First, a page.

The Pentagon confirmed Friday that the United States launched more than 20 airstrikes against al Qaeda targets in three Yemeni provinces, killing seven militants. There have been no reports of any civilian casualties, a marked improvement from the last military action the raid that killed 30 civilians and a Navy SEAL.
Two US officials told CNN that manned and unmanned aircraft were used and that the military assesses that al Qaeda personnel were killed.
At least one strike on Thursday targeted a so-called “high value” al Qaeda member, but it remains unclear whether the US will announce the name of the person and whether officials believe he was killed in the operation.
“The strikes were conducted in partnership with the government of Yemen,” US Navy Capt. Jeff Davis said in a statement Thursday.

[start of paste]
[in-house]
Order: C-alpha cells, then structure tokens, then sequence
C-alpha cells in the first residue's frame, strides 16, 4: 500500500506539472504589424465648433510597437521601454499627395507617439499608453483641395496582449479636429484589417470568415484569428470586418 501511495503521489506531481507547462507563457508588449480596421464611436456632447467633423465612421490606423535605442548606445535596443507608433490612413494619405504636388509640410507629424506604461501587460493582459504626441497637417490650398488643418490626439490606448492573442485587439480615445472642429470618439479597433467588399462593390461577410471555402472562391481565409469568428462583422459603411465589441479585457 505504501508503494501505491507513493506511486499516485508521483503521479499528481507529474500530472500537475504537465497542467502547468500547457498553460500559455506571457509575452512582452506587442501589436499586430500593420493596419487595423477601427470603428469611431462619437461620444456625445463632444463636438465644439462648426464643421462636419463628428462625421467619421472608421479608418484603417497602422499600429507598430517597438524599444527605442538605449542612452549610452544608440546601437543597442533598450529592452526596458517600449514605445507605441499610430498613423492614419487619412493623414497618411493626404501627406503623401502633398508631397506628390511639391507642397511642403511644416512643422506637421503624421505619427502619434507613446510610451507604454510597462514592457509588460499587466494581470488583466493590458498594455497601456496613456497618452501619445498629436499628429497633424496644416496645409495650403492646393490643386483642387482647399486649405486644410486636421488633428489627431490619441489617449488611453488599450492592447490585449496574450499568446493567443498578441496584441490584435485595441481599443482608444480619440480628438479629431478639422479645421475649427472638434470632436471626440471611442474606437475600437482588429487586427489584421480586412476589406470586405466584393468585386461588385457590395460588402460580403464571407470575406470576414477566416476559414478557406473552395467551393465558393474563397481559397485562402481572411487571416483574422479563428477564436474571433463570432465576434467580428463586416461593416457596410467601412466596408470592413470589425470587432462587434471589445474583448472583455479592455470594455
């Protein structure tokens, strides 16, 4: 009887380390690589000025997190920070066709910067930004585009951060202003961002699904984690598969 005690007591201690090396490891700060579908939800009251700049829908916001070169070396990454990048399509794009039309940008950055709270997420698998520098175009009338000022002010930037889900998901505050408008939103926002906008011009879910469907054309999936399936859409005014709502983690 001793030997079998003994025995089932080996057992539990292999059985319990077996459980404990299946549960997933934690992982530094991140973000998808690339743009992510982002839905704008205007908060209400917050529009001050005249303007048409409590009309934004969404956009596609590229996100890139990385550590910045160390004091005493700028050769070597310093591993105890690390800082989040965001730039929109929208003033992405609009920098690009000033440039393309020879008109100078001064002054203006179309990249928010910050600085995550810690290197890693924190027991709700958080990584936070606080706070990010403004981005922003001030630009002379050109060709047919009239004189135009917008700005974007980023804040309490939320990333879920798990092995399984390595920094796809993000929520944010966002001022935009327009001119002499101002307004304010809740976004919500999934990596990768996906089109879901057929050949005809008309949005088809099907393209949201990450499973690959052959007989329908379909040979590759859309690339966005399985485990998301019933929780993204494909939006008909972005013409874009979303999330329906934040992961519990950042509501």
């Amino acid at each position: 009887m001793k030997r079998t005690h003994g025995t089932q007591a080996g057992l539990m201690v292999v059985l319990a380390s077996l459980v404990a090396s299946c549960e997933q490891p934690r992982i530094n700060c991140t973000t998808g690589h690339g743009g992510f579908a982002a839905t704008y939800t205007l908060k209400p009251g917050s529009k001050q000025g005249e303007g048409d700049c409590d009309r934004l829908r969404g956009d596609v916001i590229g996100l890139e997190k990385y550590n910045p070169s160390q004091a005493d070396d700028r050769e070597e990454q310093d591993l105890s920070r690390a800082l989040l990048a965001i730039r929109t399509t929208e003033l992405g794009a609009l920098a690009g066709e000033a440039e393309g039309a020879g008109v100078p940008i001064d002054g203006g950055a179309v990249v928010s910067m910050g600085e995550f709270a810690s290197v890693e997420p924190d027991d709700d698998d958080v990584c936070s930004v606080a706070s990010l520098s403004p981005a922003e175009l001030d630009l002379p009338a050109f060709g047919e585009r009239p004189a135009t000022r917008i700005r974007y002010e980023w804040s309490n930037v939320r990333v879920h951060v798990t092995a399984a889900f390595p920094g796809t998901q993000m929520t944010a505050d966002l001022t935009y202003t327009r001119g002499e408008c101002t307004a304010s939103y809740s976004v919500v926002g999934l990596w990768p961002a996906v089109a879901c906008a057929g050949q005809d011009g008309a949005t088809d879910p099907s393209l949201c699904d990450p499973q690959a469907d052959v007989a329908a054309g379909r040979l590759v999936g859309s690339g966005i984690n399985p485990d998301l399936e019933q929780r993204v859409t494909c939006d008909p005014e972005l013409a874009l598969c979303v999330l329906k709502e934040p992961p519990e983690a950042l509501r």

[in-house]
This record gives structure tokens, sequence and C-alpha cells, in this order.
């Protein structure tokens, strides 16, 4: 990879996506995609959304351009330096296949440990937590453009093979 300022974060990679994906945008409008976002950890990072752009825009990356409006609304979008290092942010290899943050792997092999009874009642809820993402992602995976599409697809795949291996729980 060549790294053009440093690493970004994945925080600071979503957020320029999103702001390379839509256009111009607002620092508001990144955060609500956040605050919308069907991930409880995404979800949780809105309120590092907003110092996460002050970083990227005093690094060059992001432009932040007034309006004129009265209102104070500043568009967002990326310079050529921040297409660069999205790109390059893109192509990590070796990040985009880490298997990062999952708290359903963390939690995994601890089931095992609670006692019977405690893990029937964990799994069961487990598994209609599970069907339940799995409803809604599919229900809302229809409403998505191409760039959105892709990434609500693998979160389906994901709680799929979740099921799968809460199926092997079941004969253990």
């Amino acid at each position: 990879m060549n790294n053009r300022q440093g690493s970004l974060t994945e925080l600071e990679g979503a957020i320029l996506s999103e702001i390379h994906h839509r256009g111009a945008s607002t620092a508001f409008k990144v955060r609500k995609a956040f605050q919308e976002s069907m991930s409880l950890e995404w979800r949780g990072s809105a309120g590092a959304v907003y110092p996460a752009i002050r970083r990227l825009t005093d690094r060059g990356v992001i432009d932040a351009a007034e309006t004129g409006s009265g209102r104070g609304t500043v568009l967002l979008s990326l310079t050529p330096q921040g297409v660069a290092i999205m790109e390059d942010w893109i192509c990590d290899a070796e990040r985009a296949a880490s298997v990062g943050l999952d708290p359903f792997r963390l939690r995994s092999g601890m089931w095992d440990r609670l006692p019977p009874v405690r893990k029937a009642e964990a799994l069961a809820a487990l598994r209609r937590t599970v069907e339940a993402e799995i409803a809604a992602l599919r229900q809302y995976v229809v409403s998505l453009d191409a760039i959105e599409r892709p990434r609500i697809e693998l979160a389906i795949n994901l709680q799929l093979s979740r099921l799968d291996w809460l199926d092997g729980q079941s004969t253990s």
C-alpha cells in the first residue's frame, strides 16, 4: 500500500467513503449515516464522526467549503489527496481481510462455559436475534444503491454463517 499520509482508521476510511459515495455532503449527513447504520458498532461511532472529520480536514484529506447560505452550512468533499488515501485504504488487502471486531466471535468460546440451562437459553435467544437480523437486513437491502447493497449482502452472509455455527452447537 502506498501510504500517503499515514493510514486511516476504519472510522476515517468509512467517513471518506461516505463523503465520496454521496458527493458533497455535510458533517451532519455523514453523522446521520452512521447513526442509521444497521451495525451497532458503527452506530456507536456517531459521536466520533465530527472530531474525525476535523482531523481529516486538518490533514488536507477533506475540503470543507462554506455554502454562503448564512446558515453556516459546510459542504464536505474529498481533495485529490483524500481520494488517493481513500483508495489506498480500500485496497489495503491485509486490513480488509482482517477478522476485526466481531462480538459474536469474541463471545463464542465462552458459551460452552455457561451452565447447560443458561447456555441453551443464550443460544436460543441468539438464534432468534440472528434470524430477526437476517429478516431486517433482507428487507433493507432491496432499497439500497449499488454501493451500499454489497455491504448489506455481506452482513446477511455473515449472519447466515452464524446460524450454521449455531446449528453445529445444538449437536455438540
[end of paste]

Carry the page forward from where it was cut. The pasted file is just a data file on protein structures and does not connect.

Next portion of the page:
Davis went on to say that U.S. forces will continue to go after members of al Qaeda in the Arabian Peninsula in the areas where they “are most active.” These airstrikes were in the planning phase that began in late 2016 and were carried out under President Trump’s broad authorization for the military commanders to take actions without his direct review.
While these raids were not apparently related to the intelligence gathered in the January 28 raid that killed 14 enemy fighters, 30 civilians (including an eight-year-old American citizen), and Navy SEAL William “Ryan” Owens, defense officials have sought to clarify the intelligence gathered from them.
President Trump said that this mission netted “large amounts” of actionable intelligence, a claim that nearly a dozen current and former officials have refuted. However one defense official who spoke to ABC News said that they did get some good intelligence about their communications network and they need to “further develop it out.”
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